By the second night things should be easier. Do the same method. Stay strong. Hopefully the method gets shorter each night, until you can drop it altogether. Just remember, the key is to give your child absolutely no reward for getting up.
If your child goes to sleep well but has problems in the middle of the night, this method works for that too. Let them know at bedtime that if they get out of bed in the middle of the night, you’re going to put them back in bed and that will be that. You can leave and let them fall asleep, and then start the method when they get out of bed in the middle of the night.
Method Two: How To Keep Pre-K/Kindergarteners In Bed At Bedtime
Once our kids were in pre-K we thought we were done with sleep problems. But really, I think the start of “real” school probably prompted the sleep problems. Growth spurts, changes at home, new routines, there are so many things that can mess up a child’s sleep. But this method worked great when each kid had a sleeping backslide, and they were old enough that we could move on from the first method. Every child is different, but I’d say the sweet spot for this method is four to seven years old. Any older than that and I would just move to a straight punishment: stay in bed or this will happen – no more games, no more messing around.
This is a method for kids who just won’t go to bed at bedtime. They pop out of bed, thinking it’s a game, sure that you’re having a party without them. Or maybe they’re used to sleeping with you and don’t like the idea of falling asleep alone.
However, if they’re falling asleep fine but waking up in the middle of the night, I would still use method one no matter how old the kids are.
So let’s say you’ve done the bedtime routine and have tucked your child in. Now what you want to do is tell her that this is the night she’s going to stay in bed all by herself, and you’re so excited for her! Make a big deal out if it. This is kind of the opposite of the first method, which is calm and quiet and has no rewards. The difference is that this method is ONLY for bedtime, and only for kids who are a bit older, I’d say four or five and up.
Tell your child that you’re sure she can stay in bed without you, give her a kiss, tell her again how excited you are, and then turn off the light and leave. Close the door and then go back in immediately. You don’t want to give her even a second to get out of bed before you go back in. You need to make sure that you go back in fast enough that she’s still in bed. And then make a BIG FREAKING DEAL out of how great she is for staying in bed! Give her more hugs and kisses and tell her how proud you are.
Then tell her you know she can do it again. Leave, and this time count to five before going back in. And repeat all of the praise! Make sure she knows how incredibly awesome she is for staying in bed! I know this seems over the top, but it has to be in order to work.
Do it again, this time staying out for fifteen seconds. Then thirty. Then a minute. Then two. Then five. Then ten. Then fifteen. Then thirty.
We’ve NEVER gotten to thirty minutes. Eventually we would go back in and he or she would be asleep. And you’re done, until the next night. You know your child, and you’ll get a sense of when you can ease up. After a day or two you won’t have to go right back in the first time. Then you’ll be able to wait a few minutes the first time. Then you’ll be able to just drop it all together. Problem solved!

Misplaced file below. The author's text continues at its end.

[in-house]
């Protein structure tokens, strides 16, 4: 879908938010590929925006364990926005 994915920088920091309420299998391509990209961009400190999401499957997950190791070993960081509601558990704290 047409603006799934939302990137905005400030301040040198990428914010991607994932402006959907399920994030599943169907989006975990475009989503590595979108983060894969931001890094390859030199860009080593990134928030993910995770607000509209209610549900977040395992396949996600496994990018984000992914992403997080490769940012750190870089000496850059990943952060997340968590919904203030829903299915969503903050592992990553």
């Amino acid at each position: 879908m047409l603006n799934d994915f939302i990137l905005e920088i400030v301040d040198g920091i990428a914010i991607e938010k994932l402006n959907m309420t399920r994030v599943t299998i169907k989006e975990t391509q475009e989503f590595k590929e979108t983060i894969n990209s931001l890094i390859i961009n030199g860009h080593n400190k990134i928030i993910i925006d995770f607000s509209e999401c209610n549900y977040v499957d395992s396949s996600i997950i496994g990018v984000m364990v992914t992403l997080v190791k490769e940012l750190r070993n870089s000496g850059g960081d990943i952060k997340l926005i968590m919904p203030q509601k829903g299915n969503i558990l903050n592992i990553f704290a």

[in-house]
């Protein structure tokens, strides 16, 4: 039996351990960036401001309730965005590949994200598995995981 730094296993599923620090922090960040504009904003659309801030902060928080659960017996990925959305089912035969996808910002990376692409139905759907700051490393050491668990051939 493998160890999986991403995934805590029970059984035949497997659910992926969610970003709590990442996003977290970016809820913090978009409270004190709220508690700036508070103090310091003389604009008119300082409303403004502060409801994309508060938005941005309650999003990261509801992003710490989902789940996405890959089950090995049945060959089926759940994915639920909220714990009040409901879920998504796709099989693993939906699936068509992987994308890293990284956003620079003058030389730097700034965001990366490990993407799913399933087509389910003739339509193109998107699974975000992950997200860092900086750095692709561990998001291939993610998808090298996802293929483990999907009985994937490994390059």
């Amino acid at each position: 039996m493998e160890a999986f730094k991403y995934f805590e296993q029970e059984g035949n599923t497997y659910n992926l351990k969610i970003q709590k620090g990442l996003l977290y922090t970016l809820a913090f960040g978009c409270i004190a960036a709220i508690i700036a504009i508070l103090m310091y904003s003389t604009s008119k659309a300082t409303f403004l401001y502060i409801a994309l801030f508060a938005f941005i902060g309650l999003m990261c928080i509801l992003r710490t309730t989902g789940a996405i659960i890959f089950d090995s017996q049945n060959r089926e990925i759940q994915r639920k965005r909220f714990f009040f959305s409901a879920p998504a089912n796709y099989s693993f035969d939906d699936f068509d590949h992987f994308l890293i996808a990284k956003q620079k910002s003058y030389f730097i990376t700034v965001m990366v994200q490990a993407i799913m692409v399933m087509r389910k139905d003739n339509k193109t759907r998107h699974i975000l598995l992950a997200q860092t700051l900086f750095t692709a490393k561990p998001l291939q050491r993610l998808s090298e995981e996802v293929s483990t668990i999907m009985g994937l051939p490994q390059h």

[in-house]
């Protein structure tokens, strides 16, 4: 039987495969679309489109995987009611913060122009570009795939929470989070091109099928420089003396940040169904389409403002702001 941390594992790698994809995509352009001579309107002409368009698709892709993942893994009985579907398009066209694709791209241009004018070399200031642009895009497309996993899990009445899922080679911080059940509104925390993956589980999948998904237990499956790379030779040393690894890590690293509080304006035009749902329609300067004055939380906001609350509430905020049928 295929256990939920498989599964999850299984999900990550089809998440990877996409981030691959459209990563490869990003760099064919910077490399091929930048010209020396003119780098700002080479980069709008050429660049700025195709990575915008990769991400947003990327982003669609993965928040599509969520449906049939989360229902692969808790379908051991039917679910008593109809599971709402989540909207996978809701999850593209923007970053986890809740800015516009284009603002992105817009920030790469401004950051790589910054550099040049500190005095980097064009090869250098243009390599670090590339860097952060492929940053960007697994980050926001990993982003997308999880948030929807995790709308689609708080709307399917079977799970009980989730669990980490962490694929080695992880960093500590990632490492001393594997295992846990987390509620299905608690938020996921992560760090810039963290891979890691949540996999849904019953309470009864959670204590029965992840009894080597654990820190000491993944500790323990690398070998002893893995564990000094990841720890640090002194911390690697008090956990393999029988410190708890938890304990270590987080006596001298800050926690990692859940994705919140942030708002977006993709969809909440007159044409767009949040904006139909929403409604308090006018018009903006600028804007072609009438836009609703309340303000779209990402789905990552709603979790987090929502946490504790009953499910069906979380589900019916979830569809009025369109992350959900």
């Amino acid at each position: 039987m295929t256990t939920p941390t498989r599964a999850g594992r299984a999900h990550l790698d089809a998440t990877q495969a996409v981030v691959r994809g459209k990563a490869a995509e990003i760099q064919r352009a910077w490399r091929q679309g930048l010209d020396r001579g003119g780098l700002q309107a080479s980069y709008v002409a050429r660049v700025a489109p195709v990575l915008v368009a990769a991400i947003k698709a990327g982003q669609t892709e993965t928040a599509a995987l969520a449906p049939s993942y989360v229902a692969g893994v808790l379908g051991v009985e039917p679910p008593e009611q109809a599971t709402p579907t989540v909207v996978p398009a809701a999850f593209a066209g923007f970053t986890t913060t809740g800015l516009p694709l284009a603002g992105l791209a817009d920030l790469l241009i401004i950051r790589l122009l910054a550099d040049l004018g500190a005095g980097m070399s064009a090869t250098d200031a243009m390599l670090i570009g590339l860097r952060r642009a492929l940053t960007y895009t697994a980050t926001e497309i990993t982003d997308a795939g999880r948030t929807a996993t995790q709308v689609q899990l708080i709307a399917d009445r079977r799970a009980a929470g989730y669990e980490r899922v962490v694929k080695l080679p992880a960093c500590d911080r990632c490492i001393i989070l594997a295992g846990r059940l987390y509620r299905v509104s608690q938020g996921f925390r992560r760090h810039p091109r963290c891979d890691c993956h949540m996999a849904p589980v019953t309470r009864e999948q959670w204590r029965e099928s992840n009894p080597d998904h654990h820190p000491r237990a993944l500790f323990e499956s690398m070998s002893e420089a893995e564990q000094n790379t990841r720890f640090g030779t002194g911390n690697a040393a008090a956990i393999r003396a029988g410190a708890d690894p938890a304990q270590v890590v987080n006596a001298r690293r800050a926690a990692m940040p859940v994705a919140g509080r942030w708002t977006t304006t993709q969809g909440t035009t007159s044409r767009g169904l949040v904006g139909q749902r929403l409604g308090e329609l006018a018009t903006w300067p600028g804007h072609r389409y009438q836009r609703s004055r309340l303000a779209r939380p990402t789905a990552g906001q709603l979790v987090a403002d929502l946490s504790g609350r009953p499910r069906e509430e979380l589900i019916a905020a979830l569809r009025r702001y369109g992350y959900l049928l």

Remember, this only works if you totally overdo it on the praise. You have to make your kid feel like such a rock star each time she stays in bed that she doesn’t want to risk messing it up!
Method Three: How To Keep Older Kids In Bed Later In The Morning
Even though our kids slept consistently through the night with just a few hiccups, they always wanted to get up earlier than we did. I don’t know what it is about 5am that is so attractive to kids, but ours always wanted to be up before the sun. (Don’t worry, that passes: they’re now twelve and fifteen and if they don’t have school, we don’t see them until after noon.)
Because we never let our kids sleep in our bed at night, climbing into bed with us in the morning for a snuggle was a huge reward for them, and we realized that we could use that to help them stay in bed a little longer in the morning.
To use this method your child does not need to know how to tell time, he just needs to know how to count to ten. You don’t need to buy any special equipment, but if you want to (or you want to try this before your child knows his numbers), there are plenty of clocks on the market that tell your child when it’s OK to get up in the morning.
Take a digital clock and put black electrical tape over all of the numbers except the one-digit hour number (in other words, cover the first, third, and fourth spots). Decide what time it’s OK for your child to get up. We decided on six.
Explain to your child that if they get up before the clock says six, they can’t come snuggle in bed with you. Or whatever reward/punishment you’re going with. (Don’t even think about trying this if you’re not going to stick to that threat.) Play around with the clock and test them. Put the hour on four and ask them if it’s OK to get up. Put it on one and ask them. Put it on seven and ask them. You get the idea. Keep at it until they understand. You can even put a note next to the clock with the “OK” numbers circled.
Also explain to them that going to the bathroom is OK, they just can’t wake mommy and daddy up. And make sure they know that if there’s an emergency, you always want them to wake you up, no matter what the numbers say!
Now all you have to do is stick to it. My daughter threw a tantrum the first time we tried this. She got up and five and told us she wasn’t tired. I brought her back to bed and reminded her that now she couldn’t snuggle with us in the morning. And an hour later, when she tried to climb into bed with us, I led her out of our room and got her some breakfast. She cried and cried. It was awful.
But that was it. She got it the next night. She came in after six, and gleefully climbed into bed with us.
I hope these methods help you. It’s worth noting that if your kids are used to you bluffing, if you regularly threaten punishments and don’t follow through, these methods are going to take a lot longer to work. Stay strong, and remind yourself that you’ll be a better parent with a good night’s sleep.